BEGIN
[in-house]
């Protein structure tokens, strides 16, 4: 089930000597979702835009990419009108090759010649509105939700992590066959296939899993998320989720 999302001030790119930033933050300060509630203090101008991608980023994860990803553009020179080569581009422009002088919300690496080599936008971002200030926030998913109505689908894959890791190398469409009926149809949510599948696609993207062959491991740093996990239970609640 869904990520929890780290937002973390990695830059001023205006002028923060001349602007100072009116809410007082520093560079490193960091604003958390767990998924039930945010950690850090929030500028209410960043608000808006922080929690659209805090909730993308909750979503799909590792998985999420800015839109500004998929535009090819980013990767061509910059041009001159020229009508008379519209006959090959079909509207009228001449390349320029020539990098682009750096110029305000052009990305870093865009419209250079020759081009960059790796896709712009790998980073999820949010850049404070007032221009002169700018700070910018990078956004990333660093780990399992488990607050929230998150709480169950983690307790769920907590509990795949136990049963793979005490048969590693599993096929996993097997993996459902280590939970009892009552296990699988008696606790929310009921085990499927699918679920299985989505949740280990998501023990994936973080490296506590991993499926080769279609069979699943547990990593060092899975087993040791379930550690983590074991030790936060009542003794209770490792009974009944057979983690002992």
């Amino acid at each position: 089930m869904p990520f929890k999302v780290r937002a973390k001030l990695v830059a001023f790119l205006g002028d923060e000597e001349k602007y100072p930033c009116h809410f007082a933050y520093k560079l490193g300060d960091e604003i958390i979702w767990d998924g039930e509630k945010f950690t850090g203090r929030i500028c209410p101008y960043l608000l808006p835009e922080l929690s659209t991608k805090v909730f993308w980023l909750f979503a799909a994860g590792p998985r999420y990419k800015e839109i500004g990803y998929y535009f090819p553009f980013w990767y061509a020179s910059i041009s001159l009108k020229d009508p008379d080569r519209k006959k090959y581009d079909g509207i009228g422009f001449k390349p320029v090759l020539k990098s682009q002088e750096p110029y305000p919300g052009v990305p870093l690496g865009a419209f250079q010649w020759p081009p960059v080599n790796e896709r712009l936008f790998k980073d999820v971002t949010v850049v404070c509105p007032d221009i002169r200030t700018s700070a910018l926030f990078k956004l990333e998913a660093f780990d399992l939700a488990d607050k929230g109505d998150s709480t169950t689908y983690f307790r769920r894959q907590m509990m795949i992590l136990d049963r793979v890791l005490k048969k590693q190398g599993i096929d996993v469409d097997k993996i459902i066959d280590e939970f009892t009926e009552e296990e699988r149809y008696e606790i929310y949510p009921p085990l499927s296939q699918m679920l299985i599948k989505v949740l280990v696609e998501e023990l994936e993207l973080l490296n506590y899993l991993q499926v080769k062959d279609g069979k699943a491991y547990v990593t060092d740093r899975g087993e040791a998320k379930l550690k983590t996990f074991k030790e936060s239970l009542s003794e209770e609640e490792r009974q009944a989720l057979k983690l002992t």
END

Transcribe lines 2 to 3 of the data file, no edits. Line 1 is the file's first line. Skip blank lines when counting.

């Protein structure tokens, strides 16, 4: 089930000597979702835009990419009108090759010649509105939700992590066959296939899993998320989720 999302001030790119930033933050300060509630203090101008991608980023994860990803553009020179080569581009422009002088919300690496080599936008971002200030926030998913109505689908894959890791190398469409009926149809949510599948696609993207062959491991740093996990239970609640 869904990520929890780290937002973390990695830059001023205006002028923060001349602007100072009116809410007082520093560079490193960091604003958390767990998924039930945010950690850090929030500028209410960043608000808006922080929690659209805090909730993308909750979503799909590792998985999420800015839109500004998929535009090819980013990767061509910059041009001159020229009508008379519209006959090959079909509207009228001449390349320029020539990098682009750096110029305000052009990305870093865009419209250079020759081009960059790796896709712009790998980073999820949010850049404070007032221009002169700018700070910018990078956004990333660093780990399992488990607050929230998150709480169950983690307790769920907590509990795949136990049963793979005490048969590693599993096929996993097997993996459902280590939970009892009552296990699988008696606790929310009921085990499927699918679920299985989505949740280990998501023990994936973080490296506590991993499926080769279609069979699943547990990593060092899975087993040791379930550690983590074991030790936060009542003794209770490792009974009944057979983690002992």
């Amino acid at each position: 089930m869904p990520f929890k999302v780290r937002a973390k001030l990695v830059a001023f790119l205006g002028d923060e000597e001349k602007y100072p930033c009116h809410f007082a933050y520093k560079l490193g300060d960091e604003i958390i979702w767990d998924g039930e509630k945010f950690t850090g203090r929030i500028c209410p101008y960043l608000l808006p835009e922080l929690s659209t991608k805090v909730f993308w980023l909750f979503a799909a994860g590792p998985r999420y990419k800015e839109i500004g990803y998929y535009f090819p553009f980013w990767y061509a020179s910059i041009s001159l009108k020229d009508p008379d080569r519209k006959k090959y581009d079909g509207i009228g422009f001449k390349p320029v090759l020539k990098s682009q002088e750096p110029y305000p919300g052009v990305p870093l690496g865009a419209f250079q010649w020759p081009p960059v080599n790796e896709r712009l936008f790998k980073d999820v971002t949010v850049v404070c509105p007032d221009i002169r200030t700018s700070a910018l926030f990078k956004l990333e998913a660093f780990d399992l939700a488990d607050k929230g109505d998150s709480t169950t689908y983690f307790r769920r894959q907590m509990m795949i992590l136990d049963r793979v890791l005490k048969k590693q190398g599993i096929d996993v469409d097997k993996i459902i066959d280590e939970f009892t009926e009552e296990e699988r149809y008696e606790i929310y949510p009921p085990l499927s296939q699918m679920l299985i599948k989505v949740l280990v696609e998501e023990l994936e993207l973080l490296n506590y899993l991993q499926v080769k062959d279609g069979k699943a491991y547990v990593t060092d740093r899975g087993e040791a998320k379930l550690k983590t996990f074991k030790e936060s239970l009542s003794e209770e609640e490792r009974q009944a989720l057979k983690l002992t």